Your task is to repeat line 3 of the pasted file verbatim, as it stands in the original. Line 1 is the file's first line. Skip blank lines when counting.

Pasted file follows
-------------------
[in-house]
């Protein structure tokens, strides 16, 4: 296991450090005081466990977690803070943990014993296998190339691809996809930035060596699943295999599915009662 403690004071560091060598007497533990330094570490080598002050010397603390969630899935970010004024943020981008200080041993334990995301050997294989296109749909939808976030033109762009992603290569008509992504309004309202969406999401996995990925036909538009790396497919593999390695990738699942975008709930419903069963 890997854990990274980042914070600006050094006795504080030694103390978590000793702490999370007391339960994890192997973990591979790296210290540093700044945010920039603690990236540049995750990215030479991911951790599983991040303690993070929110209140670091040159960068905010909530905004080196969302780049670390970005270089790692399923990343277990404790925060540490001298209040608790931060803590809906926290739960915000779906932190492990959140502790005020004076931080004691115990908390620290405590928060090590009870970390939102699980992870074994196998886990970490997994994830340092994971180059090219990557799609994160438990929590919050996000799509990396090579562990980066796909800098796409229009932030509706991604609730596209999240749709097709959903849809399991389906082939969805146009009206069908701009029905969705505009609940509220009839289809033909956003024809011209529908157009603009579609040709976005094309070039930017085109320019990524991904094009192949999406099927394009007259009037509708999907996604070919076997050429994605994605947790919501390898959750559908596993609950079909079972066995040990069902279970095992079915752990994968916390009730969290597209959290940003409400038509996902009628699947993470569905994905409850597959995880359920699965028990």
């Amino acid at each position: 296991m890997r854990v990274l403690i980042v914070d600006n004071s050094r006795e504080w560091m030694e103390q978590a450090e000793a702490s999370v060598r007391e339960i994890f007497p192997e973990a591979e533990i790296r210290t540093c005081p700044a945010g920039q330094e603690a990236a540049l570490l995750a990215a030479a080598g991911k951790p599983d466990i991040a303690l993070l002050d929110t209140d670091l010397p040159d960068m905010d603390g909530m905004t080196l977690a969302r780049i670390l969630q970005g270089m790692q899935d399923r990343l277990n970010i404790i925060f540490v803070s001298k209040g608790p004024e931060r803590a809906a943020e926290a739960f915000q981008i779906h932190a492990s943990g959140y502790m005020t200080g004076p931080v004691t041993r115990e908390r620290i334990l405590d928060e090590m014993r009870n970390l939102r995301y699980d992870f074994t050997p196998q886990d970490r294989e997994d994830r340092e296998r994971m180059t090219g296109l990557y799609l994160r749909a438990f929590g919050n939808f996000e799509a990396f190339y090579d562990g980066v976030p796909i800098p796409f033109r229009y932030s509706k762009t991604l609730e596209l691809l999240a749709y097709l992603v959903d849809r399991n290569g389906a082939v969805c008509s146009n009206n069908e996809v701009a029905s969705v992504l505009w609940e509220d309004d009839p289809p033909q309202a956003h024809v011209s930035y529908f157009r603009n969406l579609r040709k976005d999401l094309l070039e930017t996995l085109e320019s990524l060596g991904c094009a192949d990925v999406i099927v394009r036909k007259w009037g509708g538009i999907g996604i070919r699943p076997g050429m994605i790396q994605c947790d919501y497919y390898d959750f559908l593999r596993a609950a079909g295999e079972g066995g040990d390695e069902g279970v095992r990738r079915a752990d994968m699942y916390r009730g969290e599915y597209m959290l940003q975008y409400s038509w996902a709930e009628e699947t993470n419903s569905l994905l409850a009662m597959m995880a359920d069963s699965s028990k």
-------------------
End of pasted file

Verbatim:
């Amino acid at each position: 296991m890997r854990v990274l403690i980042v914070d600006n004071s050094r006795e504080w560091m030694e103390q978590a450090e000793a702490s999370v060598r007391e339960i994890f007497p192997e973990a591979e533990i790296r210290t540093c005081p700044a945010g920039q330094e603690a990236a540049l570490l995750a990215a030479a080598g991911k951790p599983d466990i991040a303690l993070l002050d929110t209140d670091l010397p040159d960068m905010d603390g909530m905004t080196l977690a969302r780049i670390l969630q970005g270089m790692q899935d399923r990343l277990n970010i404790i925060f540490v803070s001298k209040g608790p004024e931060r803590a809906a943020e926290a739960f915000q981008i779906h932190a492990s943990g959140y502790m005020t200080g004076p931080v004691t041993r115990e908390r620290i334990l405590d928060e090590m014993r009870n970390l939102r995301y699980d992870f074994t050997p196998q886990d970490r294989e997994d994830r340092e296998r994971m180059t090219g296109l990557y799609l994160r749909a438990f929590g919050n939808f996000e799509a990396f190339y090579d562990g980066v976030p796909i800098p796409f033109r229009y932030s509706k762009t991604l609730e596209l691809l999240a749709y097709l992603v959903d849809r399991n290569g389906a082939v969805c008509s146009n009206n069908e996809v701009a029905s969705v992504l505009w609940e509220d309004d009839p289809p033909q309202a956003h024809v011209s930035y529908f157009r603009n969406l579609r040709k976005d999401l094309l070039e930017t996995l085109e320019s990524l060596g991904c094009a192949d990925v999406i099927v394009r036909k007259w009037g509708g538009i999907g996604i070919r699943p076997g050429m994605i790396q994605c947790d919501y497919y390898d959750f559908l593999r596993a609950a079909g295999e079972g066995g040990d390695e069902g279970v095992r990738r079915a752990d994968m699942y916390r009730g969290e599915y597209m959290l940003q975008y409400s038509w996902a709930e009628e699947t993470n419903s569905l994905l409850a009662m597959m995880a359920d069963s699965s028990k």